The origin of the beloved penguin waddle begins with the extinction of the dinosaurs, which killed most oceanic predators like sharks and reptiles. This allowed certain birds to dive into the water for food, and over generations their wings turned to strong flippers, their legs shrunk, and they became flightless. Eventually, their bird-like horizontal posture gave way to a vertical “standing” waddle that we recognize today.
According to information from the Antarctica government, the Emperor penguin is capable of a 22-minute underwater stay, up to a depth of 984 feet. The length of a typical stay is three to six minutes.
According to Falklands Conservation, penguins can swim at speeds of up to 17 mph; however, they normally average between 9 and 15 mph. Penguins can also dive further and swim faster than any other bird.
Land predators of the various penguin species include lizards, skuas, snakes, other birds and ferrets. Water predators consist largely of killer whales, leopard seals and sharks. While penguins are now protected, humans have been known to hunt them illegally for their oil and eggs.
Penguins raise their chicks with dedication from egg to adolescence, when they are old enough to enter the water. According to Sea World, scientists believe the different coloration of penguin chicks encourages parenting behavior in adults. Both parents feed their chick, which they recognize by its call, by regurgitating food into its mouth.
According to About.com, penguins are carnivores with piscivorous diets, and their diet consists mainly of fish, crustaceans and cephalopods. Penguins are opportunistic feeders, and their diet is largely based on what is available seasonally and in a particular location.
The main types of predators that eat penguins are marine animals, such as leopard seals, whales and sharks. Many land animals are also a threat to penguins in Antarctica and include birds like petrels, skuas and gulls.
Baby penguins are referred to as chicks. A group of penguin chicks is known as a crèche, which is the French word for crib.
A penguin usually lay two eggs per breeding cycle; however they lay them several days apart. These eggs usually hatch about a day and a half apart from each other.
Penguins primarily communicate vocally, but they also communicate through body language and posturing. Penguins all look virtually identical, which makes individual recognition very difficult. To overcome this, penguins have evolved different sounding voices and the ability to recognize the individual voices of their mates or chicks. This allows the birds to recognize and find their important conspecifics amid the masses, which all look the same.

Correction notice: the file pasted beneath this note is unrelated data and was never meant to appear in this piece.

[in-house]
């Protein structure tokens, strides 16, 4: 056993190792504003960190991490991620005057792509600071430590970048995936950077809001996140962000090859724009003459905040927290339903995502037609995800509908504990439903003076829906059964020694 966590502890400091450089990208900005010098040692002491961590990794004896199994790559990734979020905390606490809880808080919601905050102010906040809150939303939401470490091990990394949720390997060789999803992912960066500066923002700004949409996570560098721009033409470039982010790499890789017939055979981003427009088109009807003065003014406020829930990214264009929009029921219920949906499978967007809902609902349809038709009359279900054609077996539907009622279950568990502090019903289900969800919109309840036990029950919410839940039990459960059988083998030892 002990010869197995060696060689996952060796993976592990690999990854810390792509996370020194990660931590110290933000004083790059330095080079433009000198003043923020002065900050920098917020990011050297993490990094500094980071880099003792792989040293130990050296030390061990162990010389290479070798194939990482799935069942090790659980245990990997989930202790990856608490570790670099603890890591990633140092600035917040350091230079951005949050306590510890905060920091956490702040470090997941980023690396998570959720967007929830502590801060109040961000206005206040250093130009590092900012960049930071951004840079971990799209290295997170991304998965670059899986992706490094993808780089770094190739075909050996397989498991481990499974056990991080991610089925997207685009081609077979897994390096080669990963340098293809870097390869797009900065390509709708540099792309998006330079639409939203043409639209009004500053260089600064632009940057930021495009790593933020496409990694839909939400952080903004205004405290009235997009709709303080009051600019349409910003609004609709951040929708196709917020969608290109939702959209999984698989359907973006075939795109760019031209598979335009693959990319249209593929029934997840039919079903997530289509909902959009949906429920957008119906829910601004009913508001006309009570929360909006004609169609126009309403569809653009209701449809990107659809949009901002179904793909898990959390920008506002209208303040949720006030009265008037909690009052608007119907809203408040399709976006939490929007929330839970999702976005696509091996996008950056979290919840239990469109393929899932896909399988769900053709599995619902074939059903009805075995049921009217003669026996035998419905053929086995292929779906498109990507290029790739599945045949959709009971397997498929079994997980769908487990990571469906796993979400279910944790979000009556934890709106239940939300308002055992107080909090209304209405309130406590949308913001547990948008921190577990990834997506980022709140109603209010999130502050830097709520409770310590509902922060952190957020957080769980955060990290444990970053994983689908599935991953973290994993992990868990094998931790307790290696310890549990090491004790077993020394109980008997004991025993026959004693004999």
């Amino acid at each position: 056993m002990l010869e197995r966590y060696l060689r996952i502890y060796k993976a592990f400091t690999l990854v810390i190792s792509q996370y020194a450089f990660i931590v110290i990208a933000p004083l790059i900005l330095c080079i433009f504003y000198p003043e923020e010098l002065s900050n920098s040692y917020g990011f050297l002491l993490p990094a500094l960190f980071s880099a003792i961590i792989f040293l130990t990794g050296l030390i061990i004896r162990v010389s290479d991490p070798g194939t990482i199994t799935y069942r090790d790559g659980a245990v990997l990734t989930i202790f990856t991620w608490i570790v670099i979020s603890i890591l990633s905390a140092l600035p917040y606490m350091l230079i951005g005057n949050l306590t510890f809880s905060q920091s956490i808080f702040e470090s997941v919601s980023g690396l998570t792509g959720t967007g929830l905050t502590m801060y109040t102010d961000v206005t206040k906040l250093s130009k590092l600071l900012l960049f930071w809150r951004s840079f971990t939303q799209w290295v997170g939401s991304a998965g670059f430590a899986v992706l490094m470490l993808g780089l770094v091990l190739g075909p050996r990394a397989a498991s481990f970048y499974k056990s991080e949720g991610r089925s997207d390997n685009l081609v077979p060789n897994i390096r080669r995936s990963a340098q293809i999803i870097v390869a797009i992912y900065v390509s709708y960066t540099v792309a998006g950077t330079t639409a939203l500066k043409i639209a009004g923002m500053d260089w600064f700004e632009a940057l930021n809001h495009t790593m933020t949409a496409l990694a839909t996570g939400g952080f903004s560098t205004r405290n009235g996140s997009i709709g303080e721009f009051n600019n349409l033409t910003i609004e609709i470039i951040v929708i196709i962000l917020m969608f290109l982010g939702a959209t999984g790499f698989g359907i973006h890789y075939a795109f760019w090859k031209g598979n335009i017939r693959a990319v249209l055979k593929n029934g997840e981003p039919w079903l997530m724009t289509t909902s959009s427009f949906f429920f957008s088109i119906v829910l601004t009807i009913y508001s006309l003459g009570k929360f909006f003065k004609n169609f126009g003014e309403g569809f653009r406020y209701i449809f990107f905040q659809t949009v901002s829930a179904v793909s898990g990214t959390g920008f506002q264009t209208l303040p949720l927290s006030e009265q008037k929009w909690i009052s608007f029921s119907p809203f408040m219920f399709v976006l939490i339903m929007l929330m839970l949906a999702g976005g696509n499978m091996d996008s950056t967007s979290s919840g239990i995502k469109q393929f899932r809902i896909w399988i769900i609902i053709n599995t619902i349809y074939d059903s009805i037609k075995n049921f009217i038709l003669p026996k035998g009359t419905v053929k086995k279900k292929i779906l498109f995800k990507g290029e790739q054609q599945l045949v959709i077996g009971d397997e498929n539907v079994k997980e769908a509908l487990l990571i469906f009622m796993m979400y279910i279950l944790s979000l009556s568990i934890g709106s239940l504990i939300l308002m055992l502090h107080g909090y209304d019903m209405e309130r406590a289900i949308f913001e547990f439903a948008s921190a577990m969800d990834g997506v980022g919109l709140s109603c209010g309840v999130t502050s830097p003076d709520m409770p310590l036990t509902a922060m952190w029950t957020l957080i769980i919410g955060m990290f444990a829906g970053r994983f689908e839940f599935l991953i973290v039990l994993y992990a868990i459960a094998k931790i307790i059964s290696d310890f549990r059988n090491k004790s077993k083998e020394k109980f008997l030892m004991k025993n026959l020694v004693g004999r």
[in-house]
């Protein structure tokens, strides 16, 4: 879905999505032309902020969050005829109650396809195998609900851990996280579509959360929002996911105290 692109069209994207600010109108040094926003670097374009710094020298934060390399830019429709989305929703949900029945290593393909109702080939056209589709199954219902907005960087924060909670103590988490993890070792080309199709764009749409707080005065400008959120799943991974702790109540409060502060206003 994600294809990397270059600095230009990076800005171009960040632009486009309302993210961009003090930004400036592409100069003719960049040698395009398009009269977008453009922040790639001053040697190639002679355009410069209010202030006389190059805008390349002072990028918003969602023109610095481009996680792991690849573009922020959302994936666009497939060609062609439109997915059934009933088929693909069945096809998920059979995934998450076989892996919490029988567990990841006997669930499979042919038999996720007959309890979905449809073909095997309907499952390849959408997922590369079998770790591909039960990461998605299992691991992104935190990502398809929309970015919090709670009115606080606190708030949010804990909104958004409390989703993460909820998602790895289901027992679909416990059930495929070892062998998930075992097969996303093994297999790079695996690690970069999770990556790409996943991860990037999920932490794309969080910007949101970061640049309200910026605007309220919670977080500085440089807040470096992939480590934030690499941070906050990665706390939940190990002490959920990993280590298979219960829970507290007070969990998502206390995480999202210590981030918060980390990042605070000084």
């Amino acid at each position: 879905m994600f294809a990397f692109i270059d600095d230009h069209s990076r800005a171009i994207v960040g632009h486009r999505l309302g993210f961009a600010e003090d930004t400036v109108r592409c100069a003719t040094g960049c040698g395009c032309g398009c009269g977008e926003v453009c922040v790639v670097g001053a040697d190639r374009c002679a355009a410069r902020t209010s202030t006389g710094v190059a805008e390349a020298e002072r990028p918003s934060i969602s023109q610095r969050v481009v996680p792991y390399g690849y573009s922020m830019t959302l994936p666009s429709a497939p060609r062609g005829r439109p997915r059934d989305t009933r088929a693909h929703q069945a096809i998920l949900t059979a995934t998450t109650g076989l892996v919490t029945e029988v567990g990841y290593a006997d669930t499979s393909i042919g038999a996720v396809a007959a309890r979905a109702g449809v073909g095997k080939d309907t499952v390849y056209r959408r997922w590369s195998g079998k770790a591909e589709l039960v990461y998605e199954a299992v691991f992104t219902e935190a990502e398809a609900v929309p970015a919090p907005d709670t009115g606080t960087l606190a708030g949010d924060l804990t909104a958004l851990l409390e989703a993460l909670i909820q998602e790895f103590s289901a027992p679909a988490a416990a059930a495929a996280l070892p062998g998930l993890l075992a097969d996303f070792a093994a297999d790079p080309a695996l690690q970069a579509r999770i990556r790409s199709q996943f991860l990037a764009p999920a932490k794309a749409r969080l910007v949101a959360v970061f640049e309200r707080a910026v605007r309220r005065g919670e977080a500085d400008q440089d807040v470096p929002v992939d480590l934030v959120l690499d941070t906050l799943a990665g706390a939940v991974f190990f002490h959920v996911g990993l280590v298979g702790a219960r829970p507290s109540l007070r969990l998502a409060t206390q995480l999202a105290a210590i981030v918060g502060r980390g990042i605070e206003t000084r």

King penguins eat squids and fish. A carnivorous animal, king penguins especially like consuming the lantern fish. However, they also dine on other species of small fish, krill and small crustaceans.
Penguins sleep on both land and as they float at sea. It is not unusual for penguins to sleep standing up, although they also sleep laying down.
Carrier pigeons are actually domesticated rock pigeons and not extinct. The International Union for Conservation of Nature has categorized rock pigeons in the "least concern" category. Rock pigeons are no longer used in any official capacity.
Emperor penguins, the largest species of penguins, weigh between 60 and 90 pounds. The smallest species of penguins, Little Blue penguins, weigh between 2 and 5 pounds. There are 17 different species of penguins in the world.
All known species of penguins live naturally in the southern hemisphere of the world. They actually occupy habitats which are located on each of the five continents within the southern hemisphere.
There are not exclusive names for the female penguin, but they have been called hens. Most of the time they are simply referred to as the female penguin.
Penguins do not live at the North Pole and never have. They populate only the waters and coastal areas of the Southern Hemisphere, particularly Antarctica.
The name for a group of penguins varies based on whether the penguins being described are on land or at sea. "Rookery," "waddle" or "colony" are all three terms that are used in reference to a group of penguins on land, while a group of penguins floating at sea is referred to as a "raft."
According to Cool Antarctica, penguins survive in Antarctica thanks to their thick layer of subcutaneous fat and their small surface-volume ratio. These are essential to maintaining the penguins' core temperature while the animals are submerged in freezing water. Penguins also have feathers, and air trapped between them helps the birds stay warm while on land.
Sir Nils Olav, a king penguin, was knighted in 2008 and is the official mascot and honorary Colonel-in-Chief of the Norwegian Royal Guard. He lives in Scotland’s Edinburgh Zoo, and members of the Guard usually visit the penguin when they have military duties in Scotland.
Although all penguins live in the Southern Hemisphere, not every species of penguin lives in Antarctica. Several species exist in sub-zero climates, while others live in locations with temperatures regularly above 100 F. Generally, penguins become larger the farther south they live, according to PBS television show "Nature."